The Press Newspaper

Toledo, Ohio & Lake Erie

The Press Newspaper

The Press Newspaper


        Even though FirstEnergy Solutions filed a deactivation notice last week for three nuclear power plants, the company also called for state lawmakers to enact legislation that would make it feasible to continue operations.

        FES, a subsidiary of FirstEnergy Corp., on Wednesday notified PJM Interconnection, a regional transmission organization, that two nuclear power plants in Ohio, including the Davis-Besse plant, and one in Pennsylvania will be deactivated over the next three years.

       Closures are subject to review by regional transmission organizations. PJM Interconnection is the RTO that coordinates the movement of wholesale electricity in Ohio, Delaware, Illinois, Indiana, Kentucky, Maryland, Michigan, New Jersey, North Carolina, Pennsylvania, Tennessee, Virginia, West Virginia and the District of Columbia. 

        “We call on elected officials in Ohio and Pennsylvania to consider policy solutions that would recognize the importance of these facilities to the employees and local economies in which they operate, and the unique role they play in providing, zero-emission electric power for consumers in both states,” said Don Moul, president of FES Generation Companies and chief nuclear officer. “Though the plants have taken aggressive measures to cut costs, the market challenges facing these units are beyond their control.”

        The plants scheduled for retirement are: Davis-Besse in 2020; Beaver Valley Power Station in Shippingport, Pa., in 2021 and Perry Nuclear Power Plant, Perry, O., in 2021.

        Combined, the plants have a generating capacity of 4,048 megawatts, which equaled about 65 percent of FirstEnergy Solutions generation capacity in 2017.

        The plants will continue normal operations in the interim, the company said.

        The Nuclear Regulatory Commission has been verbally notified of the deactivations and the required written notification will be made to the commission in 30 days. Notifications were also made to the Institute of Nuclear Power Operations and Nuclear Energy Institute.

        About 2,030 employees are expected to be impacted by the deactivations.

        The company said it will continue to work toward “legislative solutions” to keep the plants operating but will look for potential buyers as another alternative.

        In 2016, FirstEnergy Corp. announced it planned to exit the generation component of the industry due to low power prices and weak forecasts for demand. It said a review of two coal plants and one natural gas plant will continue.

        One legislative solution for nuclear plants could be a program that requires electric distribution utilities to purchase zero-emissions nuclear credits and recover the purchase costs through a rider imposed on retail electric service customers. The argument behind the program is that the subsidies to nuclear plants are needed to maintain a mix of power sources in the state and support generators with cleaner emissions than coal. Critics of the credits say they reward uncompetitive plants poorly suited for today’s energy needs.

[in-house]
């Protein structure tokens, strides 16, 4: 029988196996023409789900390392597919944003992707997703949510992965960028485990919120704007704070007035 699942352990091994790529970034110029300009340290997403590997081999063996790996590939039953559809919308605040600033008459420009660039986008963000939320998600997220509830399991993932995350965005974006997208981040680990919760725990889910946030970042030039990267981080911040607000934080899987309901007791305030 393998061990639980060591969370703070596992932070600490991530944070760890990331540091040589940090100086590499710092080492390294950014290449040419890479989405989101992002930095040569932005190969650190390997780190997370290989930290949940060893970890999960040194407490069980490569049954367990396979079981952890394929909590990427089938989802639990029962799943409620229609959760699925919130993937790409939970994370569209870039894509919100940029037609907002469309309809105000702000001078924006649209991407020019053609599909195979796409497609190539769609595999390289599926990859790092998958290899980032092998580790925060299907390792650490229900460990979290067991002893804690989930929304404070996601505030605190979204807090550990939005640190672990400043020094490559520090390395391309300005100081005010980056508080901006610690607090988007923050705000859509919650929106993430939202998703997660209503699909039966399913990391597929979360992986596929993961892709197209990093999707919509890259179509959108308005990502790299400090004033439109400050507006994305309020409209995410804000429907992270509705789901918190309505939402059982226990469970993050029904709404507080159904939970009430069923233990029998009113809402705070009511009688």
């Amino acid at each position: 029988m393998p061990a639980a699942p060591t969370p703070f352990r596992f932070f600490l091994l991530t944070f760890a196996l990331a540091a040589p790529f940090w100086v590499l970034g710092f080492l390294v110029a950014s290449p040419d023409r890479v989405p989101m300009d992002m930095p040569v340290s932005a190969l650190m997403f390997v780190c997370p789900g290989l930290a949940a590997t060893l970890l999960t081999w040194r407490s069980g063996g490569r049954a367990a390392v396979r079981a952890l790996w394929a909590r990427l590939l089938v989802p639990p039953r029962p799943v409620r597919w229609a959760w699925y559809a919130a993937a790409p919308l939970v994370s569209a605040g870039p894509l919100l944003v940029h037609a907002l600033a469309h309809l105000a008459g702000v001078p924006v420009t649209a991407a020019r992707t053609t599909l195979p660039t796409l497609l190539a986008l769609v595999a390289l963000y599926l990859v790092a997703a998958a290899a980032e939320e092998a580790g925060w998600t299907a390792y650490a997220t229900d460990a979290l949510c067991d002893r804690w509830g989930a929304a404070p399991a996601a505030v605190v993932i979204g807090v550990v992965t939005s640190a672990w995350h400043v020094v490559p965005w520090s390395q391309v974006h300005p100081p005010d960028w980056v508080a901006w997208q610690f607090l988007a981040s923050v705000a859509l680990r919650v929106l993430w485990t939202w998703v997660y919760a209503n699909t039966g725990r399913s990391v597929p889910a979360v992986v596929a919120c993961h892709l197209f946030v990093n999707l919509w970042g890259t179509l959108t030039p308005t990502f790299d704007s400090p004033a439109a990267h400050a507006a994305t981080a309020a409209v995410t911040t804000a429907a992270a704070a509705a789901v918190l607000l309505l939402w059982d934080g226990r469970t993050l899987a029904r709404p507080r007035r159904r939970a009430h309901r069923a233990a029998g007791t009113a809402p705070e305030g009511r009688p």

Ottawa County officials said they will continue to push for keeping Davis-Besse operating.

        “While this announcement was one we were hoping to avoid, it was something that local leaders and stakeholders knew was a possibility. The Ottawa County Commissioners will continue to work with FirstEnergy Corp. and FirstEnergy Solutions as things continue to evolve,” Mark Coppeler, president of the board of commissioners, said.

        Jamie Beier Grant, director of the Ottawa County Improvement Corp., also said her organization supports nuclear power.

        “We will continue to push for the recognition that nuclear energy provides to our nation’s grid security,” she said. “Furthermore, we look to our continued partnership with our community stakeholders, elected officials and the dedicated men and women who make up the workforce of our power plant. We look forward to exploring options for a solution of continued operation of these nuclear generation stations.”




Universal Income

What do you think of presidential candidate Andrew Yang's proposal for a universal basic income of $1,000 per month for every adult?
2051866732 [{"id":"323","title":"It will help millions of people who are increasingly losing their jobs to automation.","votes":"0","pct":"0","type":"x","order":"1","resources":[]},{"id":"324","title":"No, if the proposal is paid for by tax payers.","votes":"0","pct":"0","type":"x","order":"2","resources":[]},{"id":"325","title":"Yes, if billionaires pay for it, as labor costs disappear due to automation.","votes":"0","pct":"0","type":"x","order":"3","resources":[]}] ["#194e84","#3b6b9c","#1f242a","#37414a","#60bb22","#f2babb"] sbar 160 160 /component/communitypolls/vote/118-universal-income No answer selected. Please try again. Thank you for your vote. Answers Votes ...